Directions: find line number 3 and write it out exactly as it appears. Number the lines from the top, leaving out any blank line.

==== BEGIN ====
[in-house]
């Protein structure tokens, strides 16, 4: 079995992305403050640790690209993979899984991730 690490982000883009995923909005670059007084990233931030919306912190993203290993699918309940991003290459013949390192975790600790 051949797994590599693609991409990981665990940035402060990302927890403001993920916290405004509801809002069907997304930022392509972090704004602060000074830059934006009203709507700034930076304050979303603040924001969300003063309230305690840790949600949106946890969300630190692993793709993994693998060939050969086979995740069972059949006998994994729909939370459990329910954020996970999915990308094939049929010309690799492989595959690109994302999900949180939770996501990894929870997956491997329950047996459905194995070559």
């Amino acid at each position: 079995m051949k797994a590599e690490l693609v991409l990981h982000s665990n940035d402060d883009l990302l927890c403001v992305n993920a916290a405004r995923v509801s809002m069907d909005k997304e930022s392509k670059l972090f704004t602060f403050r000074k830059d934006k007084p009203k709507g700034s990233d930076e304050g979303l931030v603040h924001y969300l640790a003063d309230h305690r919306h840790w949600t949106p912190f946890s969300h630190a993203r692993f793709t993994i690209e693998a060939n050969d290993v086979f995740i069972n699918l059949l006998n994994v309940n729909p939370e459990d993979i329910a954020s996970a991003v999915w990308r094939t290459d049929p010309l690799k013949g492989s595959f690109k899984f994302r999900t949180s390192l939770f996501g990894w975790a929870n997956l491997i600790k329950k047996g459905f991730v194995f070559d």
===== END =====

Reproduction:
């Amino acid at each position: 079995m051949k797994a590599e690490l693609v991409l990981h982000s665990n940035d402060d883009l990302l927890c403001v992305n993920a916290a405004r995923v509801s809002m069907d909005k997304e930022s392509k670059l972090f704004t602060f403050r000074k830059d934006k007084p009203k709507g700034s990233d930076e304050g979303l931030v603040h924001y969300l640790a003063d309230h305690r919306h840790w949600t949106p912190f946890s969300h630190a993203r692993f793709t993994i690209e693998a060939n050969d290993v086979f995740i069972n699918l059949l006998n994994v309940n729909p939370e459990d993979i329910a954020s996970a991003v999915w990308r094939t290459d049929p010309l690799k013949g492989s595959f690109k899984f994302r999900t949180s390192l939770f996501g990894w975790a929870n997956l491997i600790k329950k047996g459905f991730v194995f070559d």